Freeman was the inventor of the “ice pick lobotomy,” where a tool is inserted through the tear-duct, destroying the prefrontal cortex of a patient’s brain by scraping or cutting most of the connections away, ostensibly to cure the patient of mental illness. Dr. Freeman, a white man, performed between 150 to over 200 of the radical procedures on black patients at Lakin.
He operated at Lakin so much that a 2014 PBS documentary on Freeman prominently features the hospital; it was, after all, one of the central places he worked.
In his book The Lobotomist: A Maverick Medical Genius and his Quest to Rid the World of Mental Illness, biographer Jack El-Hai writes: “Freeman devoted an intensity and energy to his mission in West Virginia… he frequently visited the state, with the result that its per capita rate of lobotomy was the highest in the nation.”
El-Hai references Freeman performing lobotomies on patients whom Freeman called “twenty very dangerous Negroes.” Freeman later saw the men relaxing on the ground with only a single guard watching them, and reported that half the men were soon released.
Families and hospital staff may have been less pleased. Ross did not report many success stories from the treatment done by Freeman, whom she described as “cold”—and at least two patients died at Lakin from the procedure. Freeman himself admitted in the study “West Virginia Lobotomy Project,” which included patients from Lakin, and was published in The Journal of the American Medical Association in 1954: “Of the 195 patients remaining in hospital [after receiving lobotomies] not more than 8 could be considered improved.” Freeman’s arrival marked the beginning of the end of Lakin.
After desegregation in 1954, the hospital became a place of mostly white doctors and nurses, mostly white (and wealthy) patients. Its mission switched from mental health care to treatment for alcoholism and other addictions. Currently, Lakin serves as a long-term nursing facility.
Very little has been written about Lakin’s history, and few, even in West Virginia, know about its years as a home for the “colored insane.” Internet searches for the hospital turn up primarily ghost stories, page after page of “sightings”—the only reason many people have heard of the place at all.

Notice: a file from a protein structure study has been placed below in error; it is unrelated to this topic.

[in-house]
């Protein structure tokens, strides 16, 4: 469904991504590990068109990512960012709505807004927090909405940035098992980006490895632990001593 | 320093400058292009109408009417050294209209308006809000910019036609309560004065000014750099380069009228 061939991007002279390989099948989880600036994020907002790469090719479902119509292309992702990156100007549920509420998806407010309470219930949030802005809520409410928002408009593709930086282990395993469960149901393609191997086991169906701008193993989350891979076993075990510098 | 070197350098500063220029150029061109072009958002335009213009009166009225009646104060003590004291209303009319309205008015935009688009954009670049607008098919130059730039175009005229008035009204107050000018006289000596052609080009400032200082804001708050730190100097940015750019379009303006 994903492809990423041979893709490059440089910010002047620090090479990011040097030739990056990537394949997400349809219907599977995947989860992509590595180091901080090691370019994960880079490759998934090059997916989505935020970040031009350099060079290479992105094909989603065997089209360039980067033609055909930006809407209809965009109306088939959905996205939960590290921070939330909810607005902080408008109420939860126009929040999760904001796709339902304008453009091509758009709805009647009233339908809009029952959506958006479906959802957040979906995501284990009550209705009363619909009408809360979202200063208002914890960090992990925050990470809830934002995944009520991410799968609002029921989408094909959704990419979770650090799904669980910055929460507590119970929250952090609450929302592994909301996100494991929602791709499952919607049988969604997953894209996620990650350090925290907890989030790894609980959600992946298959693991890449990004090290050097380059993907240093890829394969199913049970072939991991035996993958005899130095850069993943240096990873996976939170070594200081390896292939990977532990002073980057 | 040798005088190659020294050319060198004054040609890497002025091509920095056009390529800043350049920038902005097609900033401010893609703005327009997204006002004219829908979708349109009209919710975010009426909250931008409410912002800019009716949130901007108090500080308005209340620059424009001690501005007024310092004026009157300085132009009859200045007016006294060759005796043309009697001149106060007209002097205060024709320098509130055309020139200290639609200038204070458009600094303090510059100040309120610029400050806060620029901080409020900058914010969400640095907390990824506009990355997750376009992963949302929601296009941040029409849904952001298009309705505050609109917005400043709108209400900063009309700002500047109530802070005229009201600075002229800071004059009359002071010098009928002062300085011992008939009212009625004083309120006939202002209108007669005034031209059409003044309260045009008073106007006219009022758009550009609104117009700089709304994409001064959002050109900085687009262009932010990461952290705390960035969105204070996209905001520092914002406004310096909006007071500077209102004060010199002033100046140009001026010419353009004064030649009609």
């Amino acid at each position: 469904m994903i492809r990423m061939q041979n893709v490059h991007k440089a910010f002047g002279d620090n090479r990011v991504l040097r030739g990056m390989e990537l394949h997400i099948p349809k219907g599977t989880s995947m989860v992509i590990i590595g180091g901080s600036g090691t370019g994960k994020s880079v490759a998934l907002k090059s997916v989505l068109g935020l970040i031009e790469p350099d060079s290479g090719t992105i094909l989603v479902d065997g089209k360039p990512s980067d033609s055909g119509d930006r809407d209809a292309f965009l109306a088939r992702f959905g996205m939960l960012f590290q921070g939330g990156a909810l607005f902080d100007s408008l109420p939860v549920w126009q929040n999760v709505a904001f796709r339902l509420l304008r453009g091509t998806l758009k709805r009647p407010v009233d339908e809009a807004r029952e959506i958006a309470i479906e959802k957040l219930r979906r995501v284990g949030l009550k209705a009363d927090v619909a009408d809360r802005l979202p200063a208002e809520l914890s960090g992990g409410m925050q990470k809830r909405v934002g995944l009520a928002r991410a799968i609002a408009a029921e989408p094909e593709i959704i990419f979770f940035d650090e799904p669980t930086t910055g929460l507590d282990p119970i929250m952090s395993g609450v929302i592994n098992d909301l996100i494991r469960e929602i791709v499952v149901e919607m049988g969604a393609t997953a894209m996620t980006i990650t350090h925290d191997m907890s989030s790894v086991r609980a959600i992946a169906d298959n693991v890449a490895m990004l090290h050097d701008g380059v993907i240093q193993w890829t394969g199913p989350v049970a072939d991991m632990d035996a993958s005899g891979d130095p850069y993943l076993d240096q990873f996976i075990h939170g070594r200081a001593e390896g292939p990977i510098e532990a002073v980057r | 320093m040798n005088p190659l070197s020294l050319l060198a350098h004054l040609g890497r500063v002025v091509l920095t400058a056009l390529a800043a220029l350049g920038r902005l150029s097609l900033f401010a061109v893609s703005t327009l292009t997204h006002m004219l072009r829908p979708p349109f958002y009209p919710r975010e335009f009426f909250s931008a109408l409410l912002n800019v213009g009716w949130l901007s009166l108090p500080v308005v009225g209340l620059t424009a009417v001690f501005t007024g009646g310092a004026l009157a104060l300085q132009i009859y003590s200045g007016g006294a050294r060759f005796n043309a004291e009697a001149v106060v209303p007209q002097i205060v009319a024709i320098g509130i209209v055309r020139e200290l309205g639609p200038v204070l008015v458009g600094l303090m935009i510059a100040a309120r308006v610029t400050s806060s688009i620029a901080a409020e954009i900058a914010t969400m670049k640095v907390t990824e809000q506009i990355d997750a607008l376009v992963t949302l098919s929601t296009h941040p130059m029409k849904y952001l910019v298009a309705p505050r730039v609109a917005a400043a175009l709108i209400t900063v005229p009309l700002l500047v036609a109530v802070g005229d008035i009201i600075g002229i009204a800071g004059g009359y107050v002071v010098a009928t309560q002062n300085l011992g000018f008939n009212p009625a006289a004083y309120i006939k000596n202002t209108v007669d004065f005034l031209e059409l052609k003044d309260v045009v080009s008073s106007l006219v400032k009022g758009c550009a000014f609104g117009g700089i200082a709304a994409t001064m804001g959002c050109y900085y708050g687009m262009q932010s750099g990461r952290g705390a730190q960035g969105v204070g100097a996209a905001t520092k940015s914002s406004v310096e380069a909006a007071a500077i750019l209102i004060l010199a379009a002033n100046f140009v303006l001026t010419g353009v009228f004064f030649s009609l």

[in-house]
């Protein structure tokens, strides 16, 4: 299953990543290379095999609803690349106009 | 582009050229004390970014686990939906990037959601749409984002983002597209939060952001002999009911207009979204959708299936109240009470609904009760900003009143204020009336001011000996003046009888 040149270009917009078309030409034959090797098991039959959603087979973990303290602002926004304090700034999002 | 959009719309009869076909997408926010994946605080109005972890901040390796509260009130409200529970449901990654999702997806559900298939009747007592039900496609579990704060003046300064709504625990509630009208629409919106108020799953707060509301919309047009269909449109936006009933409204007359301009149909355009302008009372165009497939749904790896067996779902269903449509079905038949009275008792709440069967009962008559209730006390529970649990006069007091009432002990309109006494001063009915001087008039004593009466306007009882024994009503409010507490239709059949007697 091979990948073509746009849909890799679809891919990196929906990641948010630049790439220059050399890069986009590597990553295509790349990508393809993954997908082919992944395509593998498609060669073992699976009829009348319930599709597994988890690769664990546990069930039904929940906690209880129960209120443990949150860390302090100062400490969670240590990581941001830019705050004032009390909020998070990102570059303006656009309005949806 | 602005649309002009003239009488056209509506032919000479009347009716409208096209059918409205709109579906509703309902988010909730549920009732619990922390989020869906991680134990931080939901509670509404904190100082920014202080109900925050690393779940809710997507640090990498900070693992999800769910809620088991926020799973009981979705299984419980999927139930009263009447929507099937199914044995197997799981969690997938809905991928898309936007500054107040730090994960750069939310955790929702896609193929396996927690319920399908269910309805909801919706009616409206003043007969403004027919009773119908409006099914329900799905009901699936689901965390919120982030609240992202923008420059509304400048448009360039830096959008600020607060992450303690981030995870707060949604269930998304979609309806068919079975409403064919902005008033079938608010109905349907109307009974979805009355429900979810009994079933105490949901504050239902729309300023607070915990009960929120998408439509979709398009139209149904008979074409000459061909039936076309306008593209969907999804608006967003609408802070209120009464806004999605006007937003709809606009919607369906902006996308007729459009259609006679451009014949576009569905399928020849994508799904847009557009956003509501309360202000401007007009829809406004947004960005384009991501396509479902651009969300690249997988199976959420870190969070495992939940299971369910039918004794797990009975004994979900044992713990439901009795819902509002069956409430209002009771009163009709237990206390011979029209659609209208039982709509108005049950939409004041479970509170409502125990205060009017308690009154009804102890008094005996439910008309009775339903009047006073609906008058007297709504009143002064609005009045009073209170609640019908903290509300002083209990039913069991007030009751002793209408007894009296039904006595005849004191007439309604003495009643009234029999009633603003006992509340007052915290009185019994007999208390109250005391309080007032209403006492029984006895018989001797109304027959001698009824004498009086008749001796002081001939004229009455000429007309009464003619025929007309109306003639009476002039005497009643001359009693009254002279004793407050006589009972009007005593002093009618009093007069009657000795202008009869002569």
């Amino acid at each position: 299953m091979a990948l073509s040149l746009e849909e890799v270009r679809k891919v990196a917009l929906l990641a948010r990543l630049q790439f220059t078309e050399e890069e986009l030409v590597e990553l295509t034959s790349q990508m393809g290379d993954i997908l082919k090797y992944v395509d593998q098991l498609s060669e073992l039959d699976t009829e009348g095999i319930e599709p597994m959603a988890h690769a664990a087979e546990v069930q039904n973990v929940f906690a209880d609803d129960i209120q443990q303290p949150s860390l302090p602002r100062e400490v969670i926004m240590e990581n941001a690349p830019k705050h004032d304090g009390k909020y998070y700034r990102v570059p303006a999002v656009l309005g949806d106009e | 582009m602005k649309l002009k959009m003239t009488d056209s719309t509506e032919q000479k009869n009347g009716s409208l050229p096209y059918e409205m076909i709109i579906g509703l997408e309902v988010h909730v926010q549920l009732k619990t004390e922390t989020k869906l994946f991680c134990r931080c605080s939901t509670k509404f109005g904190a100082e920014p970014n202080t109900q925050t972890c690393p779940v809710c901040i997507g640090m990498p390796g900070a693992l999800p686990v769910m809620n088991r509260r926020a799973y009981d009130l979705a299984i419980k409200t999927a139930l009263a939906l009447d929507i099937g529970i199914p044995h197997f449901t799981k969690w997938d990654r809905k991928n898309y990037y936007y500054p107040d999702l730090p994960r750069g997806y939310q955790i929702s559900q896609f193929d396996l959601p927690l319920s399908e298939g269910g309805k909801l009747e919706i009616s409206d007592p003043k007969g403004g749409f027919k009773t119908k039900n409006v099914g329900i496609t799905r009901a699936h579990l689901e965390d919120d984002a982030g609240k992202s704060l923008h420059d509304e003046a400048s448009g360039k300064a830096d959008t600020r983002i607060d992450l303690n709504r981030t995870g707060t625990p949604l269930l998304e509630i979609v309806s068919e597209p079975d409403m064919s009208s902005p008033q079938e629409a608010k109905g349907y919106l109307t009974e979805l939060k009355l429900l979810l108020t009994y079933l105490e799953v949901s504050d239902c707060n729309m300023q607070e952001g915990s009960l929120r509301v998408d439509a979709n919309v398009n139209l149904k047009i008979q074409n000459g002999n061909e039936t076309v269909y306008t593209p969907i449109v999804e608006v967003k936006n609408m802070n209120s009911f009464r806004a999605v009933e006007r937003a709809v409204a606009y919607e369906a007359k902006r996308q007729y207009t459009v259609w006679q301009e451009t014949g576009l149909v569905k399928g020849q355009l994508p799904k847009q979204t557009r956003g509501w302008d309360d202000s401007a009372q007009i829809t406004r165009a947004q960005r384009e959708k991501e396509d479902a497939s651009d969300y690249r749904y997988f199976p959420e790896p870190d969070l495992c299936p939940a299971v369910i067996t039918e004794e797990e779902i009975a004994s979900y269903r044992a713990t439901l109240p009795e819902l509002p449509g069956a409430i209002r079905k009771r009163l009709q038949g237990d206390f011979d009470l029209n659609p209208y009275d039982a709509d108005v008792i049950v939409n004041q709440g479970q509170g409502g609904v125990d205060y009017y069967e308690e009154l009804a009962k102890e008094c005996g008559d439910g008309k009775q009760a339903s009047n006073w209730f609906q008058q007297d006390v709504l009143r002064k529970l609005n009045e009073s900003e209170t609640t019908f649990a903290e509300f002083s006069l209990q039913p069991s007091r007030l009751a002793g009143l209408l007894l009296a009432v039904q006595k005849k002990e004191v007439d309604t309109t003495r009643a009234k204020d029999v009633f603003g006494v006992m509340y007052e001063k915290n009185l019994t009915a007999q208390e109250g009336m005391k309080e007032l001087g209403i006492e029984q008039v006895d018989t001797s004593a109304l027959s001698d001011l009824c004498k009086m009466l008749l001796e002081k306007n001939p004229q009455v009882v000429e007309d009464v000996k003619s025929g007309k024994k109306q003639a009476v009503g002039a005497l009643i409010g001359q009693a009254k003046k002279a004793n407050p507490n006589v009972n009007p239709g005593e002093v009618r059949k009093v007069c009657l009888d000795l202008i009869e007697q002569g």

The main hospital building was demolished in the ‘70s. A historical marker was “removed for cleaning,” according to multiple sources, but never replaced. The school across the street was razed in 2006.
“I do find it frustrating that political correctness has led to many years of efforts to deny the history and legacy of Lakin,” Moore said, arguing that the removal of the marker won’t “change the fact that racial prejudice and discrimination did actually exist in West Virginia, and was a factor in every aspect of the lives of West Virginia residents, just as it was in the rest of the United States of America.”
Comments on the few stories published about Lakin, the hospital or school, are often pleas for answers (my grandfather was imprisoned for stealing chickens, where can we find his records?) with no replies. All that remains of Lakin now is questions.
Why did Dr. Freeman operate on so many black patients? Where are the records? Why is there no marker? Why were the buildings not preserved? Moore called them: “reminders of where we were, what we tried.”
Most of Lakin is now a bare field. The only original building still standing is the Office Building, used for storage for the women’s prison, which now shares the grounds with the nursing home. The campus is still mostly treeless, and the wind howls down the long bare drive. When I visited, it had just snowed.
A layer of white concealed everything.
Illustration by Tara Jacoby
Alison Stine’s first YA novel SUPERVISION was published by HarperVoyager this month. Also the author of three books of poetry, she lives in the Appalachian foothills.
• West Virginia Lobotomy Project, JAMA